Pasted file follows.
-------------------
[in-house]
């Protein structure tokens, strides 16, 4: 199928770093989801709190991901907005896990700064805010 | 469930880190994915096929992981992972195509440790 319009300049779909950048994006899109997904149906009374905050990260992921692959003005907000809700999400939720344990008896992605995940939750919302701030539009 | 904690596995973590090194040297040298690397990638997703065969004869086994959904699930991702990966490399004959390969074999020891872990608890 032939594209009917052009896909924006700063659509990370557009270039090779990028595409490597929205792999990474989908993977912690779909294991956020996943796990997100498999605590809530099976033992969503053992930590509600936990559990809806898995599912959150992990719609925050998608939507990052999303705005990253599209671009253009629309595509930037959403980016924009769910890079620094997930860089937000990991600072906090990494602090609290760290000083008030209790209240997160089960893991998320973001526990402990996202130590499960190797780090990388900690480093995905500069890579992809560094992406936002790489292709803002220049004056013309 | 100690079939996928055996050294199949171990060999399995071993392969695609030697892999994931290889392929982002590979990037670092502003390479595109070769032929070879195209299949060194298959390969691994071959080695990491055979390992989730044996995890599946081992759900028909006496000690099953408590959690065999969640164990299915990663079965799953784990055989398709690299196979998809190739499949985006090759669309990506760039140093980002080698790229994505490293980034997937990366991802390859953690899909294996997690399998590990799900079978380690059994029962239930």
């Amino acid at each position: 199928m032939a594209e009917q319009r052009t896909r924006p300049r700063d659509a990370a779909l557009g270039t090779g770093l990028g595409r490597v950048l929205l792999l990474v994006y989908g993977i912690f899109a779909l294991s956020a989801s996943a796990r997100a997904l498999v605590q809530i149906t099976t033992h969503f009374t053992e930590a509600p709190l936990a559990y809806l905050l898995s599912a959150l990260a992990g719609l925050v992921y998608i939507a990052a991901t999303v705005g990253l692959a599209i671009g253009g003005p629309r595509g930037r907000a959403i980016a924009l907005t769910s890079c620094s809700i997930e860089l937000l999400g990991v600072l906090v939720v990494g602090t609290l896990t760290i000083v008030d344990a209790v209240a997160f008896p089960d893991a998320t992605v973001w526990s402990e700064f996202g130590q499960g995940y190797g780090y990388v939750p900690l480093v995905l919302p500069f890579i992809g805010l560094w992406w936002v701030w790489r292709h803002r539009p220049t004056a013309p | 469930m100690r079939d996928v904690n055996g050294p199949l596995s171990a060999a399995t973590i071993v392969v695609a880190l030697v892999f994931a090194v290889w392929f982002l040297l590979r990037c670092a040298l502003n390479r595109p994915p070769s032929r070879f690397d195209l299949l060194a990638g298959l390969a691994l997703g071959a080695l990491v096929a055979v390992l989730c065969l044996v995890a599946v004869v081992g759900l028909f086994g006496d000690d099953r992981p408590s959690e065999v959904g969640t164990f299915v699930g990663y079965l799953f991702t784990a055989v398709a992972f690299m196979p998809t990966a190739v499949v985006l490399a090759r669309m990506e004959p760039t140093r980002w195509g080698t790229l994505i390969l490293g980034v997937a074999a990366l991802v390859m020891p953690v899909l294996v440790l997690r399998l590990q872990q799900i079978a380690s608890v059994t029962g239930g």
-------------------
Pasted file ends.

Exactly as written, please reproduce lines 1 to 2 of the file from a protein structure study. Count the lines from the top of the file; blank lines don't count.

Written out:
[in-house]
């Protein structure tokens, strides 16, 4: 199928770093989801709190991901907005896990700064805010 | 469930880190994915096929992981992972195509440790 319009300049779909950048994006899109997904149906009374905050990260992921692959003005907000809700999400939720344990008896992605995940939750919302701030539009 | 904690596995973590090194040297040298690397990638997703065969004869086994959904699930991702990966490399004959390969074999020891872990608890 032939594209009917052009896909924006700063659509990370557009270039090779990028595409490597929205792999990474989908993977912690779909294991956020996943796990997100498999605590809530099976033992969503053992930590509600936990559990809806898995599912959150992990719609925050998608939507990052999303705005990253599209671009253009629309595509930037959403980016924009769910890079620094997930860089937000990991600072906090990494602090609290760290000083008030209790209240997160089960893991998320973001526990402990996202130590499960190797780090990388900690480093995905500069890579992809560094992406936002790489292709803002220049004056013309 | 100690079939996928055996050294199949171990060999399995071993392969695609030697892999994931290889392929982002590979990037670092502003390479595109070769032929070879195209299949060194298959390969691994071959080695990491055979390992989730044996995890599946081992759900028909006496000690099953408590959690065999969640164990299915990663079965799953784990055989398709690299196979998809190739499949985006090759669309990506760039140093980002080698790229994505490293980034997937990366991802390859953690899909294996997690399998590990799900079978380690059994029962239930």